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07 May 2019 | Story Valentino Ndaba | Photo Charl Devenish
Noko Masalesa
Noko Masalesa, Director of Protection Services, in conversation with students and stakeholders to plan a safe way forward.

Safety and security are human rights that constitute social justice. At the centre of the agenda at the University of the Free State’s (UFS) Social Justice Week held on the Bloemfontein Campus from 17-22 April 2019 were discussions about off-campus safety. Stakeholders agreed on an upgrade to security measures in order to ensure the success and wellbeing of the student population.

A call to students

Prof John Mubangizi, Dean of the Faculty of Law, in his capacity as representative of the UFS Rector and Vice-Chancellor, Prof Francis Petersen, expressed his view on institutions of higher learning no longer functioning as ivory towers. “For any initiative to succeed, collaboration is necessary between key roleplayers,” he said.

He aptly pointed out that: “We cannot underscore the importance of safety and security, not only for the university but also for the communities around us. What the university does benefits the community and vice versa. I pledge the university’s commitment to play a leading part to ensure that the collaboration works,” said Prof Mubangizi.

Beefing up security: Who is involved?

In view of the collaborative effort Prof Mubangizi alluded to, the engagement was twofold. First was the roundtable discussion facilitated by Protection Services which then escalated into a public dialogue where students had the opportunity to interact with external delegates.

The South African Police Services, Community Police Forum, Private Security, Mangaung Metropolitan Municipality, Provincial Commissioner, and Deputy Minister of Police were well represented in this critical conversation. Internally, members of Protection Services, Housing and Residence Affairs, Student Affairs, Institute for Social Justice and Reconciliation, Student Representative Council, and the Department of Criminology heard the plight of off-campus safety faced by students.

Changes in the horizon

The discussions culminated with recommendations which will see the future of student safety take a different direction. According to Skhululekile Luwaca, former SRC president, these include “the municipality’s commitment to immediately address issues such as street lights and enforcing by-laws, ensuring an integrated accreditation system, and drafting a policy for off-campus accommodation, running more crime awareness campaigns, and giving police patrols more visibility.”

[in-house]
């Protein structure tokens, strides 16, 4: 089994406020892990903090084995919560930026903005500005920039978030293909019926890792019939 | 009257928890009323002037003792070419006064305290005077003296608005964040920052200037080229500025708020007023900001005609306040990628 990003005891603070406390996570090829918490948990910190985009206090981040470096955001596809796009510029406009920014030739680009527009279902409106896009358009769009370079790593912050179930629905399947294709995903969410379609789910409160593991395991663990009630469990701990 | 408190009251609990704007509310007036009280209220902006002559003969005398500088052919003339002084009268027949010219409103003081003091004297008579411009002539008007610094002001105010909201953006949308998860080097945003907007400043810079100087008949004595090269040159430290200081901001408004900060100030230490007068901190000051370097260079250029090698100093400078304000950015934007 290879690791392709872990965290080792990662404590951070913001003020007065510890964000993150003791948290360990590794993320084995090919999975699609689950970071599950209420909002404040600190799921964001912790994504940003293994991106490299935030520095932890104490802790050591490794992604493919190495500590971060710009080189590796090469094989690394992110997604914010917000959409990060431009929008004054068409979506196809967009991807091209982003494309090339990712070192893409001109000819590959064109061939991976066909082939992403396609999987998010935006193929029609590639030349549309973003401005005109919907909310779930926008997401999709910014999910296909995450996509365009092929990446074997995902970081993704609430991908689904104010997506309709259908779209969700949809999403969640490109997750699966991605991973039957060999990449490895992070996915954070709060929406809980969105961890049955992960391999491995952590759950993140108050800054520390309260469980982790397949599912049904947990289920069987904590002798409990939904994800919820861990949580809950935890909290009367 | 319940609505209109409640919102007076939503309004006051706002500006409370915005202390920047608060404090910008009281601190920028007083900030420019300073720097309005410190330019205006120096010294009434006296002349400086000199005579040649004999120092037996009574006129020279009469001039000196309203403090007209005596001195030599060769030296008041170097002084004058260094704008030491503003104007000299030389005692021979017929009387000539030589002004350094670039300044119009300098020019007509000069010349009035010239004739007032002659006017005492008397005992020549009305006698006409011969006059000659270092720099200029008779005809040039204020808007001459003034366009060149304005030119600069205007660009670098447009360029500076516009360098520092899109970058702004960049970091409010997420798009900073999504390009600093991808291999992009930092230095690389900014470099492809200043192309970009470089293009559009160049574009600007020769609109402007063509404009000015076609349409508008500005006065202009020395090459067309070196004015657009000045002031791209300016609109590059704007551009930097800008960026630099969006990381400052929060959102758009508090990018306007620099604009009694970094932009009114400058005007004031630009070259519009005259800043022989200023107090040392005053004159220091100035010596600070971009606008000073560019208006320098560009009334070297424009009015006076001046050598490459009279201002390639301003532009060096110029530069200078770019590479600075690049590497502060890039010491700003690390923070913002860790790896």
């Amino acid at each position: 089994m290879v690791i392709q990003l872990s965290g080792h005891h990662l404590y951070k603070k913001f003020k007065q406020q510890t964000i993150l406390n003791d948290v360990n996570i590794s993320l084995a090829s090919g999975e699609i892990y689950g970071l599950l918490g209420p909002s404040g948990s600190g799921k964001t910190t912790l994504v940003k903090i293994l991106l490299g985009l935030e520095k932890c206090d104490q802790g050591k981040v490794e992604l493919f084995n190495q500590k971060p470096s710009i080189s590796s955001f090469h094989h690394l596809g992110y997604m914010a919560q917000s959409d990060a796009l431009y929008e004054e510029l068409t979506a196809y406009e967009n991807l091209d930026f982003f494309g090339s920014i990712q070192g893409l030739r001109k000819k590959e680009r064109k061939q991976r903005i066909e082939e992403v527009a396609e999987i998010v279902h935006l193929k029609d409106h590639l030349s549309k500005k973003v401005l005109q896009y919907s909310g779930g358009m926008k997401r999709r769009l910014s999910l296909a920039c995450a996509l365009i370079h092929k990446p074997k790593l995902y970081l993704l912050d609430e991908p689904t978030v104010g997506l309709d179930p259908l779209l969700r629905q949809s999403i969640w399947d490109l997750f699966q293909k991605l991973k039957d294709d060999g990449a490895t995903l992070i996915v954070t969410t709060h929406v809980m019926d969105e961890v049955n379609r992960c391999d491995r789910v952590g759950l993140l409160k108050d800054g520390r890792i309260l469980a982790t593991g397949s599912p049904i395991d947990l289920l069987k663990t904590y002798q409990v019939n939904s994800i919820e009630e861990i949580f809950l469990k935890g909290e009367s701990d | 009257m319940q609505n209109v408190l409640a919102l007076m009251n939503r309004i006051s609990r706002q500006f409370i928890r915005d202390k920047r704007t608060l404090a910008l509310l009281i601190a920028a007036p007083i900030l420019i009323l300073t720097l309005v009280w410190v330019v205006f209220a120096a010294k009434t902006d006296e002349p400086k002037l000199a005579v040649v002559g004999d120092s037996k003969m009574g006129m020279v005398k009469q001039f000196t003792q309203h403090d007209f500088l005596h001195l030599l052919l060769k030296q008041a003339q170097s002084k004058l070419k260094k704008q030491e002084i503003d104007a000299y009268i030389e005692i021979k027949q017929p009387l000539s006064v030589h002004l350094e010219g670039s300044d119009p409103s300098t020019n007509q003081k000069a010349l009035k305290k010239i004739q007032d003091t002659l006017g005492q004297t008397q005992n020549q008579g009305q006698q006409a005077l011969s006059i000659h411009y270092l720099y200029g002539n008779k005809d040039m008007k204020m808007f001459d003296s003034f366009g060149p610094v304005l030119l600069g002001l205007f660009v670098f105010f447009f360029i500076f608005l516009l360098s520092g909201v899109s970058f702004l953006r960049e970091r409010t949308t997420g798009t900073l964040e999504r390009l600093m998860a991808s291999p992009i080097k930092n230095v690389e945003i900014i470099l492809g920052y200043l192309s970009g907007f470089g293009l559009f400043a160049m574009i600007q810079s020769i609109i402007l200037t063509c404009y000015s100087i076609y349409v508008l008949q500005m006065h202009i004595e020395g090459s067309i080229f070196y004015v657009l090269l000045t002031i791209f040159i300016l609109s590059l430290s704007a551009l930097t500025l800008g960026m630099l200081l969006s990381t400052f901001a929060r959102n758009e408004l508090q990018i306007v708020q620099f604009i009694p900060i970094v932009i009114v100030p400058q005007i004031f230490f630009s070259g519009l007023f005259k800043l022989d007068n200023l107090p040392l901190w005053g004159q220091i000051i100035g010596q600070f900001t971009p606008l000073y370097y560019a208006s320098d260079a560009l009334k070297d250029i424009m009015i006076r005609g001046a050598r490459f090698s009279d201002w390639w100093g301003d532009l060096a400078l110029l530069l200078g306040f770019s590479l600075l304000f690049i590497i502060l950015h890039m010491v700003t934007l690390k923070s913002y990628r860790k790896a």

In addition to resolving to set up a student safety forum with all the stakeholders, the Mangaung Metropolitan Municipality has invited the UFS to join Reclaim the City – a safety forum where practical solutions to crime are devised and implemented on a weekly basis.


News Archive

‘Leadership is formed through ethical behaviour’
2012-08-20

Mr Edward Kieswetter
20 August 2012

“Being ethical is not about what we can do, it is about what we ought to do.” This is according to Mr Edward Kieswetter, Group Executive of Alexander Forbes Limited. During his lecture to MBA students in the Business School, Mr Kieswetter allowed the audience to engage in a discussion about ethics and leadership in the business world. Mr Kieswetter is also Vice-Chairperson of the UFS Council.

Part of the lecture was discussing South Africa as a country that was not born in ethics. Mr Kieswetter commented that although context was is very important in making decisions, South African people tended to, for example, and “feed on corruption, instead of acting actively against it”. Questions about South Africa’s ethical foundation were raised. Mr Kieswetter explained that one of the greatest challenges with the South Africans was to help them understand that a person always had a choice. “If you have to compromise on your own values, you are not doing anybody justice.”

Ethics can promote common and social goals if they are not determined by what people feel and strive to reach beyond the barriers that religious beliefs put up. He shared of his life’s most valuable lessons learned about people in leadership positions. “A great leader has incredible self-awareness and displays a huge amount of humility.” He said that in life it was not about being perfect; it was rather about being authentic, even in challenging times where the outcome might affect the current situation negatively. “My greatest successes came from lessons I learned in making mistakes and growing from them.

“If you have nothing to die for, then what is there to live for?” Mr Kieswetter said when asked whether he would compromise his financial position if he did not agree with the ethics of the company he worked for. “By constantly complaining instead of progressing, we are giving up our power to change, and that is a scary thing for South Africa as a developing country.” 
 

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